- Changeling: The Dreaming: There was the time of Spring, when dreams were vivid and humankind believed in the supernaturals. Now it's the time of Autumn, when dreams are withered and humankind is caught in their dreary world. Thanks, Technocracy.
- Halo: Reach: To some degree this is the purpose behind the game, to show the UNSC at its greatest and the Spartan Program at its peak. Then the game takes you down the course where the Covenant overwhelms everything. While the UNSC is still somewhat strong in the original game trilogy, the defeat at Reach destroyed the Spartan ranks.
- In The Legend of Zelda: The Wind Waker we learn that the gods flooded Hyrule to keep it safe from Ganondorf.
- In The Legend of Zelda: A Link to the Past we learn that the Dark World used to be the the Golden Realm, a holy, more or less perfect realm where the Triforce resides, before Ganon got imprisoned there and took it over.
- The Legend of Zelda: Ocarina of Time: In this later (but chronologically earlier) game, guess who ends up being responsible for sending him there?
- An example involving a Dark World, but not the Dark World, is present in The Legend of Zelda: A Link Between Worlds. Princess Hilda says that "Lorule was just like Hyrule. So very beautiful. So very...promising." This was before all the events that let Yuga make it a haven for monsters. Hilda even tells Zelda that she has to borrow Link to save her kingdom because all of Lorule's native heroes are long gone. It turns out the kingdom's decay started well before any of this: Lorule had its own upside-down Triforce that was just as much an object of greed as its Hyrulean counterpart. The key point where they diverged from Hyrule is that, in order to keep it out of the hands of evil people, they destroyed their Triforce rather than seal it away. They found out the hard way that this was pretty much the equivalent of tearing the glue out of a wooden model, and Lorule started crumbling apart as a result. The whole Evil Plan seen in A Link Between Worlds was actually formulated by Hilda as a way of taking Hyrule's Triforce to replace their own.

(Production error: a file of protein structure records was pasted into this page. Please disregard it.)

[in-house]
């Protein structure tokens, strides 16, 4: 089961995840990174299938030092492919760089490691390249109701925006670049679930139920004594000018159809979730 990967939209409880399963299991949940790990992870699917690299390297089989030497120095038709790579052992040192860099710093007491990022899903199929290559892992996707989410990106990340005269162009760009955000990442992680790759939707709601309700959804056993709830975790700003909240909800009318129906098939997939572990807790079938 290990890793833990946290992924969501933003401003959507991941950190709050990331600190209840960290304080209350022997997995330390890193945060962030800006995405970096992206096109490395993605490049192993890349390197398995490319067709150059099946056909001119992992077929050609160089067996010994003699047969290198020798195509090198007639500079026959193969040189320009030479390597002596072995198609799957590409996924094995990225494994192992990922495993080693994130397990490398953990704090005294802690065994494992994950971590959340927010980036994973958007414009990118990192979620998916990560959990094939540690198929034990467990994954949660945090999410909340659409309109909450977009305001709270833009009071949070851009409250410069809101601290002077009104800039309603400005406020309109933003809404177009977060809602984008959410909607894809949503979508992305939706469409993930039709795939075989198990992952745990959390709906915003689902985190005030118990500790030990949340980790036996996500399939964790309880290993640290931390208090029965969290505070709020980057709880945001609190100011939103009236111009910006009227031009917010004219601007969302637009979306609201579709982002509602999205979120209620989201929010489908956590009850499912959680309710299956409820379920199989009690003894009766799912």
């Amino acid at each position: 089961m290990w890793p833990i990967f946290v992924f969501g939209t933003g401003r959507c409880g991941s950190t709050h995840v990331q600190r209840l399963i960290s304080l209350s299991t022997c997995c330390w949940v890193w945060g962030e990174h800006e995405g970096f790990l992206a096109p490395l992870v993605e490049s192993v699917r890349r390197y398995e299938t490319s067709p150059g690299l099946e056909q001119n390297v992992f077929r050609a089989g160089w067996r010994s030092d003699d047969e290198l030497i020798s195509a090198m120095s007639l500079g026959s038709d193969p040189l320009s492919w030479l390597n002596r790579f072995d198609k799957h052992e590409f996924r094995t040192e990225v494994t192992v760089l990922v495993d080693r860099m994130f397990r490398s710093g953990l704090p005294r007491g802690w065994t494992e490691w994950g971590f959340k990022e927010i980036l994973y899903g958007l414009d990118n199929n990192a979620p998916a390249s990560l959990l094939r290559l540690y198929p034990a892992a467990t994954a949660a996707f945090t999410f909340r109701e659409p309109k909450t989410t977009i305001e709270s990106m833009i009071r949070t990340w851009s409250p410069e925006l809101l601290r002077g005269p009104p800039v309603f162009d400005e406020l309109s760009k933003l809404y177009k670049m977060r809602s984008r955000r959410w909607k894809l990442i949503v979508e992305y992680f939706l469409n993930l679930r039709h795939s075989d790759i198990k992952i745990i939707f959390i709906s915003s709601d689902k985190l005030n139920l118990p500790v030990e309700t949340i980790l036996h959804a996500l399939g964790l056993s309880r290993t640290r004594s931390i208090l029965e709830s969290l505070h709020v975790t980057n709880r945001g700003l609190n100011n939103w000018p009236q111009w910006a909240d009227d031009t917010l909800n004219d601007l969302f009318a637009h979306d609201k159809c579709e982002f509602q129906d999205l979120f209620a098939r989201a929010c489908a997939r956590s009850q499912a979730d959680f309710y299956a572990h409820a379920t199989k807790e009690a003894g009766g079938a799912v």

- Fallout: Pre-war United States. While it was much better to live in compared to the Wasteland, as you learn about the society, you find out it was really a Crap Saccharine World, and an Eagleland type 2.
- Deus Ex: Human Revolution: The world of 2027 compared to the original game and Invisible War. Political instability and economic woes are on their way, (and some are already there) but the world is in a golden age of technology and development.
- Deus Ex and Deus Ex: Invisible War: Going back to the "golden times", or making a new "golden time" is a driving force for all of the factions involved. MJ12 wants to create a society controlled by a Helios-Bob Page merger, the Illuminati wish to have the same control over the world they once had before MJ12 overthrew them, Tracer Tong wishes to shut down global communications across the globe to prevent anyone from having total control and return humanity to more local societies, and Helios wishes to merge with JC to become the benevolent dictator of the world. Invisible War continues this with the Illuminati still trying to take total control of the world again, Helios-JC wanting to merge with all of humanity and create a "perfect" instant democracy, and the Templars want to end biomods and purify the human race. The Omar want to become the next stage of human evolution after the inevitable wars begin between the various factions of the world.
- Metro2033: The pre-war world. In Artyom's home station, an older NPC can be heard reminiscing on how beautiful the world once was. In the D6 base, while passing by a room filled with military equipment, Miller will go on a speech on how humanity will take back the world and return it to its former glory, and that "everything will be everything."
- Gears of War is set after humanity destroyed most of the world in an effort to prevent resources falling into enemy hands. 20 years earlier the countries of the world had just learned to coexist together in peace while the people were generally happy.